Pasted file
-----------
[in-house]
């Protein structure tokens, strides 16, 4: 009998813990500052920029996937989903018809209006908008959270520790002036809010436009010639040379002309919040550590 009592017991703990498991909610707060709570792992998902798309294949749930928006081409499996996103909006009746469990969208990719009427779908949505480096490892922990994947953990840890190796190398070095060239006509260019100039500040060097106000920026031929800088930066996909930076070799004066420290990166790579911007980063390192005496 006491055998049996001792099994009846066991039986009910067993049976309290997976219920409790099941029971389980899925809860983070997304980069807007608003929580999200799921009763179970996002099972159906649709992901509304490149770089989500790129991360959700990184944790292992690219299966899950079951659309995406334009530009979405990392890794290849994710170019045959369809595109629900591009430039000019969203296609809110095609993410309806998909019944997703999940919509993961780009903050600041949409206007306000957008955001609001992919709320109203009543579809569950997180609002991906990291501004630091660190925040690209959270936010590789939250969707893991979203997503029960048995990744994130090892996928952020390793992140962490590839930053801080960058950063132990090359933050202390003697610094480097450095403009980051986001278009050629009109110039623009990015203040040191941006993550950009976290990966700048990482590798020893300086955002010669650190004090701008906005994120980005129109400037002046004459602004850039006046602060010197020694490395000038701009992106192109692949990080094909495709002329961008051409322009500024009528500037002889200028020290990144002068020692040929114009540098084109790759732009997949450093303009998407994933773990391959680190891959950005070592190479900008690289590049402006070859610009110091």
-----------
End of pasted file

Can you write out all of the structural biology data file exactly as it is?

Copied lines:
[in-house]
């Protein structure tokens, strides 16, 4: 009998813990500052920029996937989903018809209006908008959270520790002036809010436009010639040379002309919040550590 009592017991703990498991909610707060709570792992998902798309294949749930928006081409499996996103909006009746469990969208990719009427779908949505480096490892922990994947953990840890190796190398070095060239006509260019100039500040060097106000920026031929800088930066996909930076070799004066420290990166790579911007980063390192005496 006491055998049996001792099994009846066991039986009910067993049976309290997976219920409790099941029971389980899925809860983070997304980069807007608003929580999200799921009763179970996002099972159906649709992901509304490149770089989500790129991360959700990184944790292992690219299966899950079951659309995406334009530009979405990392890794290849994710170019045959369809595109629900591009430039000019969203296609809110095609993410309806998909019944997703999940919509993961780009903050600041949409206007306000957008955001609001992919709320109203009543579809569950997180609002991906990291501004630091660190925040690209959270936010590789939250969707893991979203997503029960048995990744994130090892996928952020390793992140962490590839930053801080960058950063132990090359933050202390003697610094480097450095403009980051986001278009050629009109110039623009990015203040040191941006993550950009976290990966700048990482590798020893300086955002010669650190004090701008906005994120980005129109400037002046004459602004850039006046602060010197020694490395000038701009992106192109692949990080094909495709002329961008051409322009500024009528500037002889200028020290990144002068020692040929114009540098084109790759732009997949450093303009998407994933773990391959680190891959950005070592190479900008690289590049402006070859610009110091």